An overview of causes and types of folliculitus.



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Home >> Infectious hair diseases >> Folliculitis on the scalp

Folliculitius
Folliculitis is the name given to inflammation of hair follicles that can be caused by several factors. Folliculitis is a focal inflammation of the hair follicles. It looks like acne with little rings of inflammation surrounding the opening of a hair follicle. The result of folliculitis is a tender red spot, sometimes with a surface pustule.

Folliculitis causes can be divided broadly into two categories: infectious and non-infectious. Infectious folliculitus is more common than non-infectious folliculitis. Non-infectious folliculitis is caused by oils and greases. Oils and greases, when applied to the skin, clog up the hair follicles and lead to non-infectious folliculitis.

Infectious folliculitis evolves due to the damage of the hair follicles by friction from clothing, shaving, physical injury etc. The damaged hair follicles are invaded by various micro-organisms like bacteria and sometimes viruses which lead to severe infection called folliculitis.

Categories of folliculitis
Folliculitis causes can be divided into two major categories on the basis of the histological location of the inflammation:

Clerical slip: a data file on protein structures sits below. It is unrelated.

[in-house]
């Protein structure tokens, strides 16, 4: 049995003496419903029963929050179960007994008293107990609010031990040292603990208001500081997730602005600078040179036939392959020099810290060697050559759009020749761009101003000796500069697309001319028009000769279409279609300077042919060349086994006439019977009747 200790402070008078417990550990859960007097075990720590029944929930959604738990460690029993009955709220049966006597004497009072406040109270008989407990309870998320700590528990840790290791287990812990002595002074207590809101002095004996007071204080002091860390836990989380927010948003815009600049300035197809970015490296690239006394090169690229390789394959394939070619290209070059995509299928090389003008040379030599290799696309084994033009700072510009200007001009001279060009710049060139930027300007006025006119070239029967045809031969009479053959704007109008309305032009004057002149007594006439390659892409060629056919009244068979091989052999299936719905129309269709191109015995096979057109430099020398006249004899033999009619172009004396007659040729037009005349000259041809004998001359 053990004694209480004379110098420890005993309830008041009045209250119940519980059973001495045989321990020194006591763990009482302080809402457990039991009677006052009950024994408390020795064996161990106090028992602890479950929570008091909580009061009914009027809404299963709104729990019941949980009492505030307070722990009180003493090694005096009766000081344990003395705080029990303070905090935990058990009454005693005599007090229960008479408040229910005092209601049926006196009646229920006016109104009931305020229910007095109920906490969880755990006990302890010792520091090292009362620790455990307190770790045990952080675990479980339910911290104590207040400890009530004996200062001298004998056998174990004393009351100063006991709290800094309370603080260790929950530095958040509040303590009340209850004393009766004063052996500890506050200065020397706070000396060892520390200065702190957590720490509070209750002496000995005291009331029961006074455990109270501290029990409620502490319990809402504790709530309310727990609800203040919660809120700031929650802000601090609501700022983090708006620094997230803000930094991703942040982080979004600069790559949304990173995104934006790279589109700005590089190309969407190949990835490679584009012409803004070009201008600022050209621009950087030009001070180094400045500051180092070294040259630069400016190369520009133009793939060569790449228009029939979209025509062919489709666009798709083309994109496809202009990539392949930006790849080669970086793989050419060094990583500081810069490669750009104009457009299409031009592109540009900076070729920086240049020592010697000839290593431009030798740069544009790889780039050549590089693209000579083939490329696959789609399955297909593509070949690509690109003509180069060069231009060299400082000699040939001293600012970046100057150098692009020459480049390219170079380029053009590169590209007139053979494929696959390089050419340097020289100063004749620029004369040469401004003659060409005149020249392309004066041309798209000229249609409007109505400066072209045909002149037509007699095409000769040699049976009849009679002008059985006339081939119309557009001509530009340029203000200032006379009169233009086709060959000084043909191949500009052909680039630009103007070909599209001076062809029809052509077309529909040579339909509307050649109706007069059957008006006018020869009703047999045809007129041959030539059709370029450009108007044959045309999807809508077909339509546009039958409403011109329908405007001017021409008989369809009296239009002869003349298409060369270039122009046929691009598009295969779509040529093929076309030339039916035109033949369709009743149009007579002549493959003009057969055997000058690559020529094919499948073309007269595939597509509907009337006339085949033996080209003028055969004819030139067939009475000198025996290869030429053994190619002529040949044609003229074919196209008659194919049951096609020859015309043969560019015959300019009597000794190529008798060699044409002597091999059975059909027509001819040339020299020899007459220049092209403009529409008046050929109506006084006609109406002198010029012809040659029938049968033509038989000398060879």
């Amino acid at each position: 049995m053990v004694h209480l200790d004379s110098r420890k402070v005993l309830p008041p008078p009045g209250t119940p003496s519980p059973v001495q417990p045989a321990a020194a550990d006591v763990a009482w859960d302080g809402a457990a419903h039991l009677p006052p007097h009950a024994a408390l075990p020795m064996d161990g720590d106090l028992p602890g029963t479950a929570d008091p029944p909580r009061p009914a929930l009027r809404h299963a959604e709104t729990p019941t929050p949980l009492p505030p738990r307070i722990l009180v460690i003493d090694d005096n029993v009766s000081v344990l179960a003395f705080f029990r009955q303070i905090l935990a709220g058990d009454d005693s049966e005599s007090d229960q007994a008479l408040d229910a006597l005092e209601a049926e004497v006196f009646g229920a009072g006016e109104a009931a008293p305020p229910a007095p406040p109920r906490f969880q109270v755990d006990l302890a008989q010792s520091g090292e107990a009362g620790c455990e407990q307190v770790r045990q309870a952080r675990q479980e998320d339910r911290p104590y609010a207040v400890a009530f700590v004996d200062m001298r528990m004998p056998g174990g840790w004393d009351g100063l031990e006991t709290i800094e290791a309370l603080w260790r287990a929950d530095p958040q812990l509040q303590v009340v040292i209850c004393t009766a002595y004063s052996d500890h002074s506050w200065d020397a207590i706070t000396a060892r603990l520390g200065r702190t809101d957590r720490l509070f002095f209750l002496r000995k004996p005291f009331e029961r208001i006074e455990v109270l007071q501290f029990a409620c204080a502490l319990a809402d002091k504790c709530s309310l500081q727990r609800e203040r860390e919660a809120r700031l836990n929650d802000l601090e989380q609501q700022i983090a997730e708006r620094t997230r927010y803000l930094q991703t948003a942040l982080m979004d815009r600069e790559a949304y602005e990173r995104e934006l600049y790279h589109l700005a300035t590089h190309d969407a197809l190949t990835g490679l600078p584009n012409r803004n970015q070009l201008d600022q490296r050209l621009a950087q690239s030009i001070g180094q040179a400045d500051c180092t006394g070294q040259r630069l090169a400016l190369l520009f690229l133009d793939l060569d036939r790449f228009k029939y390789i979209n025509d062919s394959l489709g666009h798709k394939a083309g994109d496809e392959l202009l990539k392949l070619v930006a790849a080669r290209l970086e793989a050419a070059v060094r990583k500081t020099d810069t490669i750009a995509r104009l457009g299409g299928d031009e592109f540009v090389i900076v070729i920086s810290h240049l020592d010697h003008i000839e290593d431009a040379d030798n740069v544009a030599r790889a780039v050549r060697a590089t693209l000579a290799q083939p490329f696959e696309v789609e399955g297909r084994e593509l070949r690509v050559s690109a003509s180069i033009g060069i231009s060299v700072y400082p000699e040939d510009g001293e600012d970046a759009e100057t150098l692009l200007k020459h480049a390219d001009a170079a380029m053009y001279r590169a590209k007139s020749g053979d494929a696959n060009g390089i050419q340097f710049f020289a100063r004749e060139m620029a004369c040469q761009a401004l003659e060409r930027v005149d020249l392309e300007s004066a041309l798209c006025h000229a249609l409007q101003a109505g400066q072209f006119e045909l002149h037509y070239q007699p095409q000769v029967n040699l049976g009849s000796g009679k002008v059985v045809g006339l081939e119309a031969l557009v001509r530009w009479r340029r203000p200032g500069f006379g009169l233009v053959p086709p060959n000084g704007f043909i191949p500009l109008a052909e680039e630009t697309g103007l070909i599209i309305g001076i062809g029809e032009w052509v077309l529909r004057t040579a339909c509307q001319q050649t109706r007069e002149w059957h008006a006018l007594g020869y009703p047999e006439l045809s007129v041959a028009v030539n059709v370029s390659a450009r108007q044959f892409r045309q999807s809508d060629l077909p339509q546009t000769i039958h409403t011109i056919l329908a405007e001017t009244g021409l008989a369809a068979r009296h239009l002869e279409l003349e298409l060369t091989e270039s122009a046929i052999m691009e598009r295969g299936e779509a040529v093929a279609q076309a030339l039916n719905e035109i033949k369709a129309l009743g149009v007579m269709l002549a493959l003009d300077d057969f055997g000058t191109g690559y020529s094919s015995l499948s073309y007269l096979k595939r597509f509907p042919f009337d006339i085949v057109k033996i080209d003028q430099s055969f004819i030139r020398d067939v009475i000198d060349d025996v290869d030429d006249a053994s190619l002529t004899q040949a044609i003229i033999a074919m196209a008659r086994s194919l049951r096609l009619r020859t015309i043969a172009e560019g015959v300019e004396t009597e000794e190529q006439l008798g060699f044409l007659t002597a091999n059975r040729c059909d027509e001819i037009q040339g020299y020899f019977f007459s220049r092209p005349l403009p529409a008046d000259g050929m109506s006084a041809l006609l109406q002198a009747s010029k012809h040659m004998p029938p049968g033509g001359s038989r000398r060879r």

• Superficial
  • Deep
The depth of involvement of the folliculitis in the hair follicle determines whether the folliculitis is superficial or deep. Infectious superficial folliculitis is seen as a tender pustule (a small swelling similar to a blister or pimple) that heals without scarring.

The deep folliculitis is more pronounced than superficial folliculitis. In deep folliculitis, infection extends deep into the follicle, affecting either the entire follicle or the deeper portion of the follicle. It leads to inflammation and reddening which may be with or without a pustule. The lesions are painful and they may lead to scarring.

To identify the intensity of folliculitis the best procedure is to obtain a professional diagnosis. Swabs should be taken from the pustules for culture in the laboratory. Both superficial and deep infectious folliculitis can be caused by various micro-organisms including:

  • Bacteria
  • Fungi
  • Viruses
  • Parasites
Various types of Superficial Folliculitis
Bacterial Folliculitis
The most common bacterial folliculitis causes are the Staphylococcus bacteria. Staphylococcus bacterial folliculitis is probably more common in those who have eczema and diabetes. It generally affects the face, scalp, upper trunk, buttocks and eyelids. Because of the superficial nature of the process, involvement of the scalp rarely leads to scarring, although temporary hair loss may occur.

The common types of superficial folliculitis caused by Staphylococcus bacteria are “Hot Tub” Folliculitis and Barber's itch. 'Hot Tub Folliculitis' generally grows in contaminated whirlpools, hot tubs, water slides, swimming pools and physiotherapy pools. The skin infection manifests as multiple blisters with pus which may develop in denser patches under swimsuit areas.

Barber itch is another type of superficial bacterial folliculitis which is marked by itchy, white, pus-filled lumps in the beard area of men. It is also sometimes seen on the legs or underarms of women who shave these areas.

Fungal and Yeast Folliculitis